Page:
Ingalls Homestead in De Smet, SD
Ingalls Homestead
After several days enjoying the Black Hills we decided to start home with a few detours. We took off across the state and made a short detour through the partly closed Badlands. We stopped for our second hotel night at the same place in Mitchell because we enjoyed our stay there on the way up. The next morning was cold and rainy. We took off for De Smet and the Ingalls Homestead museum. My wife is a huge fan of Little House on the Praire and had been reading some to our kids on the way up to SD. It was a lovely place and they happened to have a tour group there and they let us tag along on the covered wagon tours. It was so cold and windy and wet out there it wasn't hard to imagine the brutal life on the prairie back then and how tough those folks had to be to eek out a living there.

We left De Smet heading south and about 500 miles later pulled into a Walmart parking lot east of Kansas City, MO to sleep. During the drive from De Smet we heard on the radio that the government shutdown was finally over and that the Gateway Arch would be open. So we set off early the next morning for St. Louis, MO. We found some RV parking on the river and walked down to the Arch. It was an incredible view from the top. We could see the stadium getting ready for the final playoff game. The Cardinals were hoping for a chance at the World Series if they could win game 6. I loved being in a town where you could feel the electricity in the air of baseball fans. Reminded me a lot of Atlanta in the 90s. We had a wonderful time at the Arch and set off later that day to begin the trek home.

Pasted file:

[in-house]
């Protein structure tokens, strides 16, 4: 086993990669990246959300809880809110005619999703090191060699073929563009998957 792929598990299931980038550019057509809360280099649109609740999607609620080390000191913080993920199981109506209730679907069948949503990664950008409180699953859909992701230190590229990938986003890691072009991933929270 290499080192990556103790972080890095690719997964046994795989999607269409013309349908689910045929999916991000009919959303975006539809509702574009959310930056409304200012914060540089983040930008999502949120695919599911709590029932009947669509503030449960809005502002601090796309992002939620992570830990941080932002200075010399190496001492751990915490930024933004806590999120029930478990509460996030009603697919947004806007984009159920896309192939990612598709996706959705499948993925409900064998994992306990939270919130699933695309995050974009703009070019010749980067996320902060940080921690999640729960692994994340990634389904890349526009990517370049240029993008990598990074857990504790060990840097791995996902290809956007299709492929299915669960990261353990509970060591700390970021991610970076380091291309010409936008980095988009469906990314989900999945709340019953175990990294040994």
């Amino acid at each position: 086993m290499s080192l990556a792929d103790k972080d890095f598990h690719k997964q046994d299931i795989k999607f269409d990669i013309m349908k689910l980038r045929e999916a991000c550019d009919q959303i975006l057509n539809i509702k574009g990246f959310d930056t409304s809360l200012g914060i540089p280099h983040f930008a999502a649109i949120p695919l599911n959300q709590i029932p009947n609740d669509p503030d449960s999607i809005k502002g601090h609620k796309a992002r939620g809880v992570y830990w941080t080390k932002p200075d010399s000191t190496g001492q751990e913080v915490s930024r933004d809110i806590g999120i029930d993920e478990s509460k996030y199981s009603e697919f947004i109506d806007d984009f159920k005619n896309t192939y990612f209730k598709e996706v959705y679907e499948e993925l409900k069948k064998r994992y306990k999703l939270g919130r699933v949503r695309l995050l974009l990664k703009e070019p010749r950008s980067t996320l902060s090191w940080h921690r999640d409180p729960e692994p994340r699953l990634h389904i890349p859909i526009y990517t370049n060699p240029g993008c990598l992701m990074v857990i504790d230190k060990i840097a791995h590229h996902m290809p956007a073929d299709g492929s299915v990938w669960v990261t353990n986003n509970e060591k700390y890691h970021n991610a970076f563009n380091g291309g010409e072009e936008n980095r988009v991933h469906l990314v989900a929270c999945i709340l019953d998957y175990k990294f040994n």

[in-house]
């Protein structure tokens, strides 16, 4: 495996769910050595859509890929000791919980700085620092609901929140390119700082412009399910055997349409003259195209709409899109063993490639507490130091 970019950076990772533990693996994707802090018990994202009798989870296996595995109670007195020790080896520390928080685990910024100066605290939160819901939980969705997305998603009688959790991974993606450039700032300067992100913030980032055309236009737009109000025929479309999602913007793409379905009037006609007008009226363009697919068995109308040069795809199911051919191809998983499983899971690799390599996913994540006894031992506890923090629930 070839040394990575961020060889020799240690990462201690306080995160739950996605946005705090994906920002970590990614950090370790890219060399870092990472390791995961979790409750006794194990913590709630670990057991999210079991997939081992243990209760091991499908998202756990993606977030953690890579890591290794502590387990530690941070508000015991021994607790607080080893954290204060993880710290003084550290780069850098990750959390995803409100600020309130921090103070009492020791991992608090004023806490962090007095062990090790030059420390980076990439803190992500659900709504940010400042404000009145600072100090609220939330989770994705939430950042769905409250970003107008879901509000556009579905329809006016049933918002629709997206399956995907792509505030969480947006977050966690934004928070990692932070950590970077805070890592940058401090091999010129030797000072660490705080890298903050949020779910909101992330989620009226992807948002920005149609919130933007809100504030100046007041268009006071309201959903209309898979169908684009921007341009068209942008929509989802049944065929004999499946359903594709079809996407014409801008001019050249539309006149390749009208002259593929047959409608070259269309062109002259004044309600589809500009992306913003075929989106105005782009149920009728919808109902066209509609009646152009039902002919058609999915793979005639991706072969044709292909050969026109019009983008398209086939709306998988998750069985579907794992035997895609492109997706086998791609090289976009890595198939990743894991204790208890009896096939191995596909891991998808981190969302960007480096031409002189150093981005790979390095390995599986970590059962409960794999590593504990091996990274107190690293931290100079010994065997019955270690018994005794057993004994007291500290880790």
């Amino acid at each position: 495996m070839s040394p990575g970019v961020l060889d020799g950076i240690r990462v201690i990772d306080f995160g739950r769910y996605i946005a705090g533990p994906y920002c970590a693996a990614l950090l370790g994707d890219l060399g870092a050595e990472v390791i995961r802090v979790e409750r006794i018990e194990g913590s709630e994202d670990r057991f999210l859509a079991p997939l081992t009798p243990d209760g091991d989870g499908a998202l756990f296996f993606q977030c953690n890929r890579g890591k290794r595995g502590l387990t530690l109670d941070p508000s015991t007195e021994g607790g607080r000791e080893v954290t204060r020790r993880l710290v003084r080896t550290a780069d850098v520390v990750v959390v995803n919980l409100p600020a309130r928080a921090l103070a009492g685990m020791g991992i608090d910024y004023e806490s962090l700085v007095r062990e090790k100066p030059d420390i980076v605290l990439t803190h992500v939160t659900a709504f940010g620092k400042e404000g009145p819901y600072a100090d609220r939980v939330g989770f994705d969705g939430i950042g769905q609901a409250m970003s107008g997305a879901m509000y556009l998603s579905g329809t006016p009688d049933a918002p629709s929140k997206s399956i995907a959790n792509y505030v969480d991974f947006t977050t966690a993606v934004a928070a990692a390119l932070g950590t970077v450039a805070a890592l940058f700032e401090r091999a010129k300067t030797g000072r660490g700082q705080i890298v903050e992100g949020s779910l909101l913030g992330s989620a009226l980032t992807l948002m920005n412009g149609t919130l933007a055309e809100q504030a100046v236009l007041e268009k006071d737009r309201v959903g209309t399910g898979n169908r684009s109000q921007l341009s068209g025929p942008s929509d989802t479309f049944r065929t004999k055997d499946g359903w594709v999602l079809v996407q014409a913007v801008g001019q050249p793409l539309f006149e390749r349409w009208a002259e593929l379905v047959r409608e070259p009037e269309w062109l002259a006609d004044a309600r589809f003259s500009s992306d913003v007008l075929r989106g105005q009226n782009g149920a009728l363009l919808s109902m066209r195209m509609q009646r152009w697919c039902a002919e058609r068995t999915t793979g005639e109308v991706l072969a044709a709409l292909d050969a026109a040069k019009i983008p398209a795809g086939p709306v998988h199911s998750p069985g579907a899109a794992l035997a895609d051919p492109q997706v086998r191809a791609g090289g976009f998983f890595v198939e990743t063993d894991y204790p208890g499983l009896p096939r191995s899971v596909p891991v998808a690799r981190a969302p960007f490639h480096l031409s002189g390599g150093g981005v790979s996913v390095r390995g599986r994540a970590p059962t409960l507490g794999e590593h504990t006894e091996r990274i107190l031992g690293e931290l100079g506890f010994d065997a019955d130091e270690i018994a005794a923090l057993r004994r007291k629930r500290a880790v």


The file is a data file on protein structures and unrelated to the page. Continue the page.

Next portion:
Fiberglass U-haul (uhaul) CT13 Camper with Superman in Metropolis
Visiting Superman in Metropolis, IL.
We drove across the river and into Illinois and headed south for Kentucky. But we had one last detour to make: Metropolis, Illinois. I had promised Noah that he could see Superman. So late at night we rolled into Metropolis and woke up the kids for a short stop to see Superman. Then it was back on the road. Somewhere in Kentucky, we stopped to sleep at another truck stop. We awoke the next morning and drove the final haul home to Georgia. It was a trip full of memories and we had such a wonderful time. We also decided to tweak our packing some more the next time we take a long trip. I think that 10 days with 4 people and 2 dogs in the tiny camper is about our limit. I'm not sure we could handle more. Perhaps if we did it in warmer weather, we could squeeze a few more days in.